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Here’s how much you should be eating if you want to lose weight over Christmas

Who doesn't love the holidays, right? It's a time full of celebrations, gifts, and of course delicious food. Unfortunately, all that scrumptious food can lead to some unwanted weight gain as you well know. All those Christmas cookies have to go somewhere.

So if you're not jumping on the "New year, new me" bandwagon - I've managed to dig up a guide that will help you keep off the weight through Christmas. Hopefully, this will make sure you don't look at yourself in the mirror in January and ask "What the hell?"

Julian Gaine, the managing director and founder behind MealKitt, wants to combat those extra pounds through portion control. Not the kind you do when you tell yourself "I'm only going to have one slice of cake", and take the entire thing because it's one whole slice - but proper portion control.

Gaine recently released a series of photos that show how much food you should eat during a typical Christmas dinner, depending on if you're looking to lose, maintain, or gain weight over the very hectic and festive holiday period.

As to make it as accessible as possible Gaine has factored in recommendations for three courses of a Christmas dinner. For starters, it's your typical smoked salmon appetizer.

When having an appetizer, there's an urge to gorge on everything you can fit on your plate; the same can be said for each course, but this one is particularly important. Whilst it's mostly protein (and good protein at that), it's important not to have too much, so you don't feel stuffed or bloated during and after the other courses.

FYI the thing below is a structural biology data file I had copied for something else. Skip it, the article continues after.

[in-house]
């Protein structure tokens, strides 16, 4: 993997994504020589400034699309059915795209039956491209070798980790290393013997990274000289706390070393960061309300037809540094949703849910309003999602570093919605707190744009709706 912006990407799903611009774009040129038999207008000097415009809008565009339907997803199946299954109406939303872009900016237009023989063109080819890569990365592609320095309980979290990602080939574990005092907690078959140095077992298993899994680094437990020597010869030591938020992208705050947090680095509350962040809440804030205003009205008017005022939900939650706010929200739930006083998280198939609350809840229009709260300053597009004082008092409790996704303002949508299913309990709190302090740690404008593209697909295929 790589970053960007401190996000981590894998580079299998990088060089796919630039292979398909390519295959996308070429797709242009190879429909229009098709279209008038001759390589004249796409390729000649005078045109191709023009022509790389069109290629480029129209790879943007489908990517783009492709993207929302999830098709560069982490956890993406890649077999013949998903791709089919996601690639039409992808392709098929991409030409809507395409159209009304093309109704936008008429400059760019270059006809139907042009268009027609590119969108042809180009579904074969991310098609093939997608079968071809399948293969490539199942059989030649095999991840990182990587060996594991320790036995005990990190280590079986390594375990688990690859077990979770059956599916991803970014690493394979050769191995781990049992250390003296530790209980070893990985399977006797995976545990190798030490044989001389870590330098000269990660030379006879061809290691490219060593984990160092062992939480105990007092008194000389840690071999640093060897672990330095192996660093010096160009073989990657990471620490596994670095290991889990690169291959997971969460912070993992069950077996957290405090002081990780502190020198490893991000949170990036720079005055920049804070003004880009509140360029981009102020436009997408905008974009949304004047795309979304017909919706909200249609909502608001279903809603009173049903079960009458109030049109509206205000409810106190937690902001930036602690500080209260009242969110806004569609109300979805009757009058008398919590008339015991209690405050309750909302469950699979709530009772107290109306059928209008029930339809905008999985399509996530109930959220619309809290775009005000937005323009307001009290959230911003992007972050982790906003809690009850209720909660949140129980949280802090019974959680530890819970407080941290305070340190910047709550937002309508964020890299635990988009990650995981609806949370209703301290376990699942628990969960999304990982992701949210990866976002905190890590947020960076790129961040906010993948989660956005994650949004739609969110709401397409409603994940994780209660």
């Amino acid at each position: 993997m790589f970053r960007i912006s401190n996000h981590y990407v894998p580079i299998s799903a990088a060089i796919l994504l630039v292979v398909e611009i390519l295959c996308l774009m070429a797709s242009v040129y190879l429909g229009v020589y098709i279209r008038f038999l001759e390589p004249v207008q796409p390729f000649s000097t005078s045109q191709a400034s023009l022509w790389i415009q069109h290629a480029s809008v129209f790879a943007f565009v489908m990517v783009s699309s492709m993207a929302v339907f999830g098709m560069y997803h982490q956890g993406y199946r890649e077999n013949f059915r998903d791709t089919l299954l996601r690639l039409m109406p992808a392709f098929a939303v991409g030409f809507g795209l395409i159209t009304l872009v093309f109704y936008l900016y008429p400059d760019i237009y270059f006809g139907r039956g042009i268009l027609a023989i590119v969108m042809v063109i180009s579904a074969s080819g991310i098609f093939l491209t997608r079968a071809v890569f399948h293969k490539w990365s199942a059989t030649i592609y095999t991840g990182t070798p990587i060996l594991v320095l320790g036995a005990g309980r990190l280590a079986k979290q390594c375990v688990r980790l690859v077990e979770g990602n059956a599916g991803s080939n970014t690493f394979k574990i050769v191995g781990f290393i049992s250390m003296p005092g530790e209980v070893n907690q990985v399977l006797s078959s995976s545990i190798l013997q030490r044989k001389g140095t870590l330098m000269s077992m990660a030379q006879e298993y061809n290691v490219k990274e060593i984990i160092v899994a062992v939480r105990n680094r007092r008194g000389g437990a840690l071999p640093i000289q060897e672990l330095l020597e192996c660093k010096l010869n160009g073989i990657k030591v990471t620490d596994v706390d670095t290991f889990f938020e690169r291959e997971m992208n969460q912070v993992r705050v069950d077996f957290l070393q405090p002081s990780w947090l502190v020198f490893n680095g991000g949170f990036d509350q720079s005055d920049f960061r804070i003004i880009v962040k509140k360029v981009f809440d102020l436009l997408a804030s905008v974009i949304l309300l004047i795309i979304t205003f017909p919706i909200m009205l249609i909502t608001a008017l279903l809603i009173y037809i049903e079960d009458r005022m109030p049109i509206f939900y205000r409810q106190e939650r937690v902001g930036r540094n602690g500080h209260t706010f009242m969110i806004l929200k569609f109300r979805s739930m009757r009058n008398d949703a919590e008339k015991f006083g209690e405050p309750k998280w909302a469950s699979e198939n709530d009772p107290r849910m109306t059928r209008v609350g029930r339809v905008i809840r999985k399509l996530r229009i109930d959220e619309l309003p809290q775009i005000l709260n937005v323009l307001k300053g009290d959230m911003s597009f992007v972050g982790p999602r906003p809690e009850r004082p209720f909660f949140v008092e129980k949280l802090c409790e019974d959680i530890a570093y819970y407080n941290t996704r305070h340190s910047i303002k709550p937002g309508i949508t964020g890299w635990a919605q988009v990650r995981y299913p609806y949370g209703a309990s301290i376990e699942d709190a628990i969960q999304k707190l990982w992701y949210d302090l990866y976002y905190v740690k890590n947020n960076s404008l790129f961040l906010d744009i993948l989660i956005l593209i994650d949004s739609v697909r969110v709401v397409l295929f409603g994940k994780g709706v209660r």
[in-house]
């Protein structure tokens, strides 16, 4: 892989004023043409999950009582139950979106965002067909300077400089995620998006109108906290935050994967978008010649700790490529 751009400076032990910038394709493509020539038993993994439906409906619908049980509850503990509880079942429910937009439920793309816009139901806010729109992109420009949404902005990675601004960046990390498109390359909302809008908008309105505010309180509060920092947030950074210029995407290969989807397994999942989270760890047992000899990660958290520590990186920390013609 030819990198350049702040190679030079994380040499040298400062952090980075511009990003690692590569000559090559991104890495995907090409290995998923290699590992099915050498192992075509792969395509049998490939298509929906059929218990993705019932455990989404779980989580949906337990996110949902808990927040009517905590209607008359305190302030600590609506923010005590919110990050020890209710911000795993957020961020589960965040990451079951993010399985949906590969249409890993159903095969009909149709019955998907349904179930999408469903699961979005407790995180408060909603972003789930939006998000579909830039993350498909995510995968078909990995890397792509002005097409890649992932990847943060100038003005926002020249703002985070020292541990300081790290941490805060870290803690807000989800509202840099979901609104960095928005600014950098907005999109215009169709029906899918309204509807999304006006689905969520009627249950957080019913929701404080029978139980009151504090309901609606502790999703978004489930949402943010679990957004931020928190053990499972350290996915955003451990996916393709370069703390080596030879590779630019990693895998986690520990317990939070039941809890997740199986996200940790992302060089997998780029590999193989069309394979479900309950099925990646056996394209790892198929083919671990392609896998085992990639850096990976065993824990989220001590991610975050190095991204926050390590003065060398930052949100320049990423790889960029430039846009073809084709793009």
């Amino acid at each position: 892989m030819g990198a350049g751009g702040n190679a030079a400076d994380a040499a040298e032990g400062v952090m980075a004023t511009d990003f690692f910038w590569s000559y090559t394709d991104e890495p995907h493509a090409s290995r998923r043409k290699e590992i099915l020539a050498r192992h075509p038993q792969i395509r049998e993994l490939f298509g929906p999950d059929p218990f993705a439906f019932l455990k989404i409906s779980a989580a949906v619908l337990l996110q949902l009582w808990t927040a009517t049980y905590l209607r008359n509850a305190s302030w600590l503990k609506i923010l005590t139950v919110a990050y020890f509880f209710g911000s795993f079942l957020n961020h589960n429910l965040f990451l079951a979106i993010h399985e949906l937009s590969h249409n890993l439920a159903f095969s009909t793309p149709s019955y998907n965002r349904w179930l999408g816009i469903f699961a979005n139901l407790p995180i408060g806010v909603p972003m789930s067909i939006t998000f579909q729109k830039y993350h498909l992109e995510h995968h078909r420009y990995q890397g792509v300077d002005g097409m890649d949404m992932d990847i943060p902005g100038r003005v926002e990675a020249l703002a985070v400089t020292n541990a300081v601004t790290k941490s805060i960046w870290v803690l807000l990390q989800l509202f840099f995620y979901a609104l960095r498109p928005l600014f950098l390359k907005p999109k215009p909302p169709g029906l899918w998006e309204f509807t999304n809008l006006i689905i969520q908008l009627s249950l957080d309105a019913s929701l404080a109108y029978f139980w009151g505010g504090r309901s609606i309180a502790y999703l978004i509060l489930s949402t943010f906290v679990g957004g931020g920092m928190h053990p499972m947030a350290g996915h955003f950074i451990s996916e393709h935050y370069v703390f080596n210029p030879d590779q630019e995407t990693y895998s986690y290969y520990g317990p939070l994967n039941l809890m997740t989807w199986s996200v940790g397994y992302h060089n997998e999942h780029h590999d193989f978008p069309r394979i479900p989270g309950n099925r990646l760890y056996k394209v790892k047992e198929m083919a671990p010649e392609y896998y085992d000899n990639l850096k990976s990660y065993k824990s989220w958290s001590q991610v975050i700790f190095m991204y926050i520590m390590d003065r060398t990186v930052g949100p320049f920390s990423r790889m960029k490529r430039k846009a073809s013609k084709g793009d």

Now, onto the main course. The photo below depicts how large an entrée you should have if you're looking to lose weight. Gaine said that this photo, and the ones that follow, were created under the assumption that a Christmas meal is going to account for around 60 per cent of your calories for the day.

Next is for those that want to maintain weight. Gaine said the photos are geared towards an average man who's between the ages of 20 and 50, is anywhere between five foot six inches and six feet tall and weighs between 200 to 220 pounds.

However, he adds that a man and a woman's daily caloric needs aren't all that different, so these photos can apply to women as well.

The average man, according to Gaine, who gets around 30 minutes of brisk exercise per day, needs about 2,500 calories per day to maintain weight, whereas the average woman needs around 2,000 calories per day to maintain weight.

The portion pictured above is broken up into about 30 per cent protein, 30 per cent fat and 40 per cent carbohydrates, the ideal ratio for weight maintenance, Gaine says. Gaining weight, whether we want to or not at Christmas, also makes for a good case study.

The difference between weight maintenance and weight loss or gain is around 600 calories per day, according to Gaine. The main culprits behind weight gain are carbohydrates and sugar, and as a result, upping the number of potatoes is key. It's Christmas so feel free to give yourself extra veggies too (gravy and stuffing as well if you must).

The thinking behind the carbohydrate and sugar theory, as well as the portion theory, are also applied to dessert.

Gaine says: "There are loads of diets out there, but portion control is the easiest, most fundamental thing you can do, because it means that we can enjoy what we love to eat just in the right amount."

Portion sizes are one of the primary factors in the obesity epidemic that is taking the UK and US by storm. This guide and tips from other nutritionists are key in the battle against it.

Stress mindfulness when it comes to eating. You don't have to cut foods out entirely, but eating foods in moderation can go a very long way. Try also not to assume that a food is healthy and you can eat as much of it as you want - like this famous person once wrongly said: "I have never seen a thin person drinking Diet Coke".